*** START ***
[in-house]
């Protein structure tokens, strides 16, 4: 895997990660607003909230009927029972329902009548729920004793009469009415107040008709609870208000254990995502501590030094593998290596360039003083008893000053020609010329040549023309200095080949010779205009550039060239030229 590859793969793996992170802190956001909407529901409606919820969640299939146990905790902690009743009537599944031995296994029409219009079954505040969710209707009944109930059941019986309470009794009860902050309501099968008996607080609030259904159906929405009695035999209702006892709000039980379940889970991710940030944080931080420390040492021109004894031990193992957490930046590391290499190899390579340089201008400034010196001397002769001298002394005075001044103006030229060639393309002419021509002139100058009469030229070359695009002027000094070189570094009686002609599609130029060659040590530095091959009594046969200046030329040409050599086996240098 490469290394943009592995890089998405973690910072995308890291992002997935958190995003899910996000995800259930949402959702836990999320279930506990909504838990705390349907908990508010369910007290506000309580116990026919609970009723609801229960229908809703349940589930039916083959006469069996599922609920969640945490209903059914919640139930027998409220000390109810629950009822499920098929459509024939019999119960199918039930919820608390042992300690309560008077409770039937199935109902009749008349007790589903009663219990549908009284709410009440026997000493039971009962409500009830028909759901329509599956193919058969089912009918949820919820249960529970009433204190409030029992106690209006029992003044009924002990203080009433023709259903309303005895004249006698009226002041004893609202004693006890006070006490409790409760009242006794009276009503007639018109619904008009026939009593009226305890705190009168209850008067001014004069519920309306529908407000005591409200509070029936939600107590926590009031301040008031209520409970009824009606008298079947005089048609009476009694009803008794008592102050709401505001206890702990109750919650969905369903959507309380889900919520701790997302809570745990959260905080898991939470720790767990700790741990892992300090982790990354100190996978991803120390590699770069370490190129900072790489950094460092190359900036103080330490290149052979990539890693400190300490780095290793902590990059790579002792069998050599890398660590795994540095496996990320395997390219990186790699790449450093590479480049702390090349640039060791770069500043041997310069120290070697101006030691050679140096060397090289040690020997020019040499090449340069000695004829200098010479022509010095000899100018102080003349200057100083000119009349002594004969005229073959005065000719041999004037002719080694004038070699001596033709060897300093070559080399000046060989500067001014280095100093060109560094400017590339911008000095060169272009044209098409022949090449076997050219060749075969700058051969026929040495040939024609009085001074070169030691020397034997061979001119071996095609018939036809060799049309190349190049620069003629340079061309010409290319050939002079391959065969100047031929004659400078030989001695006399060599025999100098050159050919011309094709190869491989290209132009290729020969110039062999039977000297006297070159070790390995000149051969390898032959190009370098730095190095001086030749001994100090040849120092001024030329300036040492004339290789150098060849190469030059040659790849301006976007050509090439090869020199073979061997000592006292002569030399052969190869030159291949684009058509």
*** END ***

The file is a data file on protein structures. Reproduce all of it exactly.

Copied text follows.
[in-house]
């Protein structure tokens, strides 16, 4: 895997990660607003909230009927029972329902009548729920004793009469009415107040008709609870208000254990995502501590030094593998290596360039003083008893000053020609010329040549023309200095080949010779205009550039060239030229 590859793969793996992170802190956001909407529901409606919820969640299939146990905790902690009743009537599944031995296994029409219009079954505040969710209707009944109930059941019986309470009794009860902050309501099968008996607080609030259904159906929405009695035999209702006892709000039980379940889970991710940030944080931080420390040492021109004894031990193992957490930046590391290499190899390579340089201008400034010196001397002769001298002394005075001044103006030229060639393309002419021509002139100058009469030229070359695009002027000094070189570094009686002609599609130029060659040590530095091959009594046969200046030329040409050599086996240098 490469290394943009592995890089998405973690910072995308890291992002997935958190995003899910996000995800259930949402959702836990999320279930506990909504838990705390349907908990508010369910007290506000309580116990026919609970009723609801229960229908809703349940589930039916083959006469069996599922609920969640945490209903059914919640139930027998409220000390109810629950009822499920098929459509024939019999119960199918039930919820608390042992300690309560008077409770039937199935109902009749008349007790589903009663219990549908009284709410009440026997000493039971009962409500009830028909759901329509599956193919058969089912009918949820919820249960529970009433204190409030029992106690209006029992003044009924002990203080009433023709259903309303005895004249006698009226002041004893609202004693006890006070006490409790409760009242006794009276009503007639018109619904008009026939009593009226305890705190009168209850008067001014004069519920309306529908407000005591409200509070029936939600107590926590009031301040008031209520409970009824009606008298079947005089048609009476009694009803008794008592102050709401505001206890702990109750919650969905369903959507309380889900919520701790997302809570745990959260905080898991939470720790767990700790741990892992300090982790990354100190996978991803120390590699770069370490190129900072790489950094460092190359900036103080330490290149052979990539890693400190300490780095290793902590990059790579002792069998050599890398660590795994540095496996990320395997390219990186790699790449450093590479480049702390090349640039060791770069500043041997310069120290070697101006030691050679140096060397090289040690020997020019040499090449340069000695004829200098010479022509010095000899100018102080003349200057100083000119009349002594004969005229073959005065000719041999004037002719080694004038070699001596033709060897300093070559080399000046060989500067001014280095100093060109560094400017590339911008000095060169272009044209098409022949090449076997050219060749075969700058051969026929040495040939024609009085001074070169030691020397034997061979001119071996095609018939036809060799049309190349190049620069003629340079061309010409290319050939002079391959065969100047031929004659400078030989001695006399060599025999100098050159050919011309094709190869491989290209132009290729020969110039062999039977000297006297070159070790390995000149051969390898032959190009370098730095190095001086030749001994100090040849120092001024030329300036040492004339290789150098060849190469030059040659790849301006976007050509090439090869020199073979061997000592006292002569030399052969190869030159291949684009058509």